Language and information
Lecture 2. Sublanguages
2.3. Science sublanguages
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Now, when the subject matter in question is a subfield of science, we obtain a complex linguistic system that can present precisely the information of the science, losing nothing from the original presentation in a natural language. I want to show this, and I want to consider first a specific case. This is an analysis of representative research papers in immunology which was carried out here, at Columbia, by Michael Gottfried and Thomas Ryckman and myself, later, also with Paul Mattick, Jr., with a parallel analysis being made for French by Anne Daladier.
The period of the articles that was covered was about from 1940 to 1966. It was a period when immunology was far simpler and more inspectable than it is today, and when it had a central research problem of determining which cell was the producer of antibodies. There was also a controversy at the time, as to whether it was the lymphocytes or the plasma cell, both being of the lymphatic system. Afterwards, it was found by electron microscope and other methods that both cell types produced antibodies. The controversy was resolved by the understanding that the two cell names indicated different stages of development of the same cell line. This was the answer, so to speak.
We wanted to see in this work whether we could represent all the information in these articles in an orderly and a usable way, and if we could locate in the sentence structures, and characterize, the changes in information, and also locate and characterize the disagreements—the point of disagreement.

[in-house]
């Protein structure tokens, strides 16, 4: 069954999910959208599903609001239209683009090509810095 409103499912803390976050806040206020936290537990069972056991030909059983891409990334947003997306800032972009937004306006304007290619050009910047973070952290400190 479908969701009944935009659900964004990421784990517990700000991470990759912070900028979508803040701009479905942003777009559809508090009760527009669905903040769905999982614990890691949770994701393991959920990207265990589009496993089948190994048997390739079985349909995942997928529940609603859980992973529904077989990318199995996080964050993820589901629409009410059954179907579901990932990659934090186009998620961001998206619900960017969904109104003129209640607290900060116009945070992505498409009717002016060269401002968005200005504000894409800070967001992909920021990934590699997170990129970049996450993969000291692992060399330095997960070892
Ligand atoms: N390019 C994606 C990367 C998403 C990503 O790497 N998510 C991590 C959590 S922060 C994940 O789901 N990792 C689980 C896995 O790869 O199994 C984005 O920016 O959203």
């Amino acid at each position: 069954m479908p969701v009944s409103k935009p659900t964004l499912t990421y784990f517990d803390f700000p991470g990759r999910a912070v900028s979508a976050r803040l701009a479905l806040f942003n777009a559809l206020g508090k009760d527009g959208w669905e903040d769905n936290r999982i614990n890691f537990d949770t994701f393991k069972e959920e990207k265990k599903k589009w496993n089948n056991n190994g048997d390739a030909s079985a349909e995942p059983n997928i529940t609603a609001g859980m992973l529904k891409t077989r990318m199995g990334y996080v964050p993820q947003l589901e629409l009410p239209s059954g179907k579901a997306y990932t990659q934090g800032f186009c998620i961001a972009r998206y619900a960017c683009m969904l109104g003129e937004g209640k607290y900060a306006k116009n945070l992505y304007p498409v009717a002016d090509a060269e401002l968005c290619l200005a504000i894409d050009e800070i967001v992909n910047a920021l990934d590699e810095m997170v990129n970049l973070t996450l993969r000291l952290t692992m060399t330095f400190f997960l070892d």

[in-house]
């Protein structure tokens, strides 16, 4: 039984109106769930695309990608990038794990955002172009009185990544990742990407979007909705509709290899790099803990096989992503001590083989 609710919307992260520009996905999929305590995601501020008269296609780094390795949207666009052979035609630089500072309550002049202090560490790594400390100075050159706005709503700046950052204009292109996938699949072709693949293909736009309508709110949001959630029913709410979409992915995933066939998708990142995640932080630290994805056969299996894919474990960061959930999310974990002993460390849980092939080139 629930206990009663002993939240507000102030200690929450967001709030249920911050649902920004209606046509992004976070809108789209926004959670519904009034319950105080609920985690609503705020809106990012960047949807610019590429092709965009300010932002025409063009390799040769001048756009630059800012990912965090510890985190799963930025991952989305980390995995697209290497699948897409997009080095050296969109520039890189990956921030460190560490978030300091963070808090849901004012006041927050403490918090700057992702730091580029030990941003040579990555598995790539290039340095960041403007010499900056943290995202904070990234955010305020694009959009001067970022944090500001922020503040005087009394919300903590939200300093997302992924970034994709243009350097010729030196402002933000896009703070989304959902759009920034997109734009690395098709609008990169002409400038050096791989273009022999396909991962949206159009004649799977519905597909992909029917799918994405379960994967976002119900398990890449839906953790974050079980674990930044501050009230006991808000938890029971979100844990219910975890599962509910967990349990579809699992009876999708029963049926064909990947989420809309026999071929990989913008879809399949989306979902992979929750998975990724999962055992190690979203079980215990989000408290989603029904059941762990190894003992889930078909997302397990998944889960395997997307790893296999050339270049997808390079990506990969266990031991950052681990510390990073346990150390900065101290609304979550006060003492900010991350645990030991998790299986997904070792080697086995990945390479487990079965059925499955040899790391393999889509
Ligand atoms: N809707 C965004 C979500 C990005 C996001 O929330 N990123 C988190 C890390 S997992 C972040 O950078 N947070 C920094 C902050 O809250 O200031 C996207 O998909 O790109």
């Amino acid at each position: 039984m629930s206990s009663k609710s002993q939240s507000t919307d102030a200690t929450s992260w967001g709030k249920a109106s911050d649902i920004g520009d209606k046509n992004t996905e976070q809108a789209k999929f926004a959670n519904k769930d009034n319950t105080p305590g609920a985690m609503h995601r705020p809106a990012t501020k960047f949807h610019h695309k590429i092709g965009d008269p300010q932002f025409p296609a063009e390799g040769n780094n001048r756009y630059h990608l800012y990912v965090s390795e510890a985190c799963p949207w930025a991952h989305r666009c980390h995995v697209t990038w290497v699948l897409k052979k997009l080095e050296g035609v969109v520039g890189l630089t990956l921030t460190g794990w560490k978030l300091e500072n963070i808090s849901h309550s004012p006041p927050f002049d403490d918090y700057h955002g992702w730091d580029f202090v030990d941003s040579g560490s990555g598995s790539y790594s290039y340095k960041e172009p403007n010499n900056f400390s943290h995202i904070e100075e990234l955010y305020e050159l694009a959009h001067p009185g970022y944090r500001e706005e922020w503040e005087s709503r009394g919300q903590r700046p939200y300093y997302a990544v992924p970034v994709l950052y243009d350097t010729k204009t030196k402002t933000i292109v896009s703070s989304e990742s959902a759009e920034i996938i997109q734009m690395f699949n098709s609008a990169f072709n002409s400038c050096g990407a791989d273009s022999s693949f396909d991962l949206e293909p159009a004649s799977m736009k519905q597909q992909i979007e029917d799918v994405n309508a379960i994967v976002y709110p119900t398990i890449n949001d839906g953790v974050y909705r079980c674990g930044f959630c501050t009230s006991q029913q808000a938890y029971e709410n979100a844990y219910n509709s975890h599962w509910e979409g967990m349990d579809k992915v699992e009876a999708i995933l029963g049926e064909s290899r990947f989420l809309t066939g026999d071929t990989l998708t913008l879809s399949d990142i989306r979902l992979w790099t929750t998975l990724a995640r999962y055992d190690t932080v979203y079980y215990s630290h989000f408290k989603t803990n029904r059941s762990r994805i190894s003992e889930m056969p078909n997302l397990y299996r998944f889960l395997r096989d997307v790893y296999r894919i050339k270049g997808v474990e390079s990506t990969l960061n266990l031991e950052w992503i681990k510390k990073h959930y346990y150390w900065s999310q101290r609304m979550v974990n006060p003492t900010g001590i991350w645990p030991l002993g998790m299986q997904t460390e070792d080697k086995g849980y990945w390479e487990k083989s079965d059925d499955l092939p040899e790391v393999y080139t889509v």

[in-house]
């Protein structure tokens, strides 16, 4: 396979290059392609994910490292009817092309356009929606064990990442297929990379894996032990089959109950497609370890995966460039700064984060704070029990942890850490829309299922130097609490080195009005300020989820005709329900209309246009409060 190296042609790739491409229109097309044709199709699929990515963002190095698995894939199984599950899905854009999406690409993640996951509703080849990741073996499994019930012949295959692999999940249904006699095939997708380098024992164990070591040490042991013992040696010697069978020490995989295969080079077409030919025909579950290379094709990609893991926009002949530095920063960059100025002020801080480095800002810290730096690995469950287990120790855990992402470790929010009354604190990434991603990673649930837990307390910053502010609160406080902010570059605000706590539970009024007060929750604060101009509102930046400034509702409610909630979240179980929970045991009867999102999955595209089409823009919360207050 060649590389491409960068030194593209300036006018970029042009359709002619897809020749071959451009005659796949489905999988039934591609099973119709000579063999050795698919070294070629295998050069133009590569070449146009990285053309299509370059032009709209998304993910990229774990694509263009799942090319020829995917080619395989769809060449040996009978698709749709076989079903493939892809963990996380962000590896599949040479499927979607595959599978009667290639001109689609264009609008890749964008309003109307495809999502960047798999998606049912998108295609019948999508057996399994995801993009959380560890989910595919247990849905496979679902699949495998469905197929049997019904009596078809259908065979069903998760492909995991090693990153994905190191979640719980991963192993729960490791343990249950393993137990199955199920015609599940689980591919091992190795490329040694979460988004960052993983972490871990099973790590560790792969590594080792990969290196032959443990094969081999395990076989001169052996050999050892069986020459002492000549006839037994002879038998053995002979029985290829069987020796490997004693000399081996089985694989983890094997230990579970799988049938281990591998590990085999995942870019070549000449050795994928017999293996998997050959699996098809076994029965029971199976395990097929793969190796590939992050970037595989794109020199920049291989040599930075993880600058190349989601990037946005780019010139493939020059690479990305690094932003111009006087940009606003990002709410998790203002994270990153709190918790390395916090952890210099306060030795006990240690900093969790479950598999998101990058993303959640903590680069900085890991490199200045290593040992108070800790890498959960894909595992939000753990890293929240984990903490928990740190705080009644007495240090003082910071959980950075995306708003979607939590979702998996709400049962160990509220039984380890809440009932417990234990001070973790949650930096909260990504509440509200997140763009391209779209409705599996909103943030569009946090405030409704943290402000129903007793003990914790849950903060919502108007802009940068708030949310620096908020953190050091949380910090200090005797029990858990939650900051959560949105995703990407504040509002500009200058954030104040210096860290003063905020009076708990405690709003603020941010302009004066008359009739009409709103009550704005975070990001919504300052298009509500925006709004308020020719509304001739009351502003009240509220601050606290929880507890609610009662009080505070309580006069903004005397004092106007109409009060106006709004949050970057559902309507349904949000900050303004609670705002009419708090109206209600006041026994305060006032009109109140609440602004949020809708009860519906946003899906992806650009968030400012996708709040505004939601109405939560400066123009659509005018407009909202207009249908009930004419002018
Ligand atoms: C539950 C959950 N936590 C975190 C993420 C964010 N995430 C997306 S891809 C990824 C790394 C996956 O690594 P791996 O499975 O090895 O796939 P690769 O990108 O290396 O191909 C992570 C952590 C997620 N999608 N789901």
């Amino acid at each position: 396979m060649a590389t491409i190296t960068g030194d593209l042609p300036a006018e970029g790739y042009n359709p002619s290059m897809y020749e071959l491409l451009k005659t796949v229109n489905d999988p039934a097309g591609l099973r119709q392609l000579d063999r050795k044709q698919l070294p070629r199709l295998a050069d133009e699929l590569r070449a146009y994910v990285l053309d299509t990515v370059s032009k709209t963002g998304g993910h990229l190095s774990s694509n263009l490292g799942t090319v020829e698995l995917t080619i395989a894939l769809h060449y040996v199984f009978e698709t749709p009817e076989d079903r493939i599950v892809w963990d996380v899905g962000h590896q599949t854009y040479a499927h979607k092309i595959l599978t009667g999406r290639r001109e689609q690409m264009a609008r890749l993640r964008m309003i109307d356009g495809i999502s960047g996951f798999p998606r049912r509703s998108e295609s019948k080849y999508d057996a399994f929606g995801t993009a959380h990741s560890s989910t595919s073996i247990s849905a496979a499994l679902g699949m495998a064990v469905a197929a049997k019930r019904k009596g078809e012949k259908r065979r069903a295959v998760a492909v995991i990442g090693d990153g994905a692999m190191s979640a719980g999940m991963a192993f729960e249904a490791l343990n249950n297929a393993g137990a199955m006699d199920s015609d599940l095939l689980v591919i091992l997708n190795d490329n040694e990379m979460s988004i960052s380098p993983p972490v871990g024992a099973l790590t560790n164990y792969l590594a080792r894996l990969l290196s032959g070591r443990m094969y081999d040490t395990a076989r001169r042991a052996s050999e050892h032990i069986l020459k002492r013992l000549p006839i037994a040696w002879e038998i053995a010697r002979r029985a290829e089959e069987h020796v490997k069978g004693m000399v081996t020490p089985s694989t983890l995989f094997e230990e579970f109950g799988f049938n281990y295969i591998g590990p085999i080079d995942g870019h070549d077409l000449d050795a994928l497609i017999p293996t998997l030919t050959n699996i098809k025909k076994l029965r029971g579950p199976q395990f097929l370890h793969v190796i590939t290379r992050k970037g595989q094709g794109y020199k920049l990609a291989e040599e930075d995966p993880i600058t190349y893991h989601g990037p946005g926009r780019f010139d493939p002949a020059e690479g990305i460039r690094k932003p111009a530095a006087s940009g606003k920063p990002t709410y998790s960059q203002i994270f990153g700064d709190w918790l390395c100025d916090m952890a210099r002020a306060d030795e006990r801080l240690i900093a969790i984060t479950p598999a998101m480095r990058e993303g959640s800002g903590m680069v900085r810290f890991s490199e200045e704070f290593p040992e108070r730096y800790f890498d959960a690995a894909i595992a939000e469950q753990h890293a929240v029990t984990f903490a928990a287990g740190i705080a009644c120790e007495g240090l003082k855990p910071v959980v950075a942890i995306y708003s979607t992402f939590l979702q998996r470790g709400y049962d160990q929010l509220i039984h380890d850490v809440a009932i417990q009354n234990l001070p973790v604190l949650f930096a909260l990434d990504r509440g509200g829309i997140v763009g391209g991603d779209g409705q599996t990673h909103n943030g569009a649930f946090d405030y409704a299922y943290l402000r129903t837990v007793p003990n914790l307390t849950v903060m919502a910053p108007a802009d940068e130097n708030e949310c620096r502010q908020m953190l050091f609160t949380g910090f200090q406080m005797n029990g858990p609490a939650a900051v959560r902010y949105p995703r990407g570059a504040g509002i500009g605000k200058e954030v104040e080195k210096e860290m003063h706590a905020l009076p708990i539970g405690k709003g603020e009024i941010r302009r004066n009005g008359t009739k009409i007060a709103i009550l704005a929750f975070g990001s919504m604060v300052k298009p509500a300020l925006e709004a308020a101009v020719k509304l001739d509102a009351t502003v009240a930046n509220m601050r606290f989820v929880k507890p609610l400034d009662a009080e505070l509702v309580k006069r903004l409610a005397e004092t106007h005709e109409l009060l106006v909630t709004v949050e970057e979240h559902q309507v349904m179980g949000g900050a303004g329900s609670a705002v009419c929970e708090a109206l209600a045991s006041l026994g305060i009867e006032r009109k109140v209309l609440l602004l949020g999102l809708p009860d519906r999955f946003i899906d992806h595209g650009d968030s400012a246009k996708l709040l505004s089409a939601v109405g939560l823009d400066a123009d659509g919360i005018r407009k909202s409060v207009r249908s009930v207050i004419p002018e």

In its barest outline—and naturally I will give ... something that takes a book I will do in a few sentences—in its barest outline, the sublanguage consisted of the following. By listing how words occurred with each other in sentences of the articles, and collecting words with similar combinability into classes, we found some fifteen main classes in these articles. Chiefly: There are classes for Antigen—all the different antigens and so forth. (I give them by a stock word, but they were established combinatorially)—for Antigen, for Antibody, for Inject, for Tissue, for Cell. Also, there is a class of operators which occurred between Antibody and Cell, such as appears in, is produced by, is secreted by; words or operators between Antigen and Tissue, such as moves to (antigen moves to a tissue); operators between Cell and Cell, either is similar to or develops into, or something like that; and verbs on Tissue or on Cell, the tissue is inflamed, the cells proliferate, and so on.
These word-classes appeared in fewer than ten sentence-types. These were the main sentence-types:
These are the main sentence-types that we found. For reasons to be explained soon, we will write each class with a letter, so that Antibody appears in lymphocytes would be AGC, A for antibody, G for appears in, and C for lymphocytes, or any other cell. The many synonymous words—and there were very many, especially verbs—are considered just variant forms of a single word, and are not indicated in this notation. The non-synonymous words within a class, like the difference between different antigens, or different antibodies, or between to be secreted and to appear in a cell: a cell secretes or a cell contains antibody. The non-synonymous words within a class were marked by subscripts on the letter. A letter C marked cell and Cy for lymphocyte Cz for plasma cell.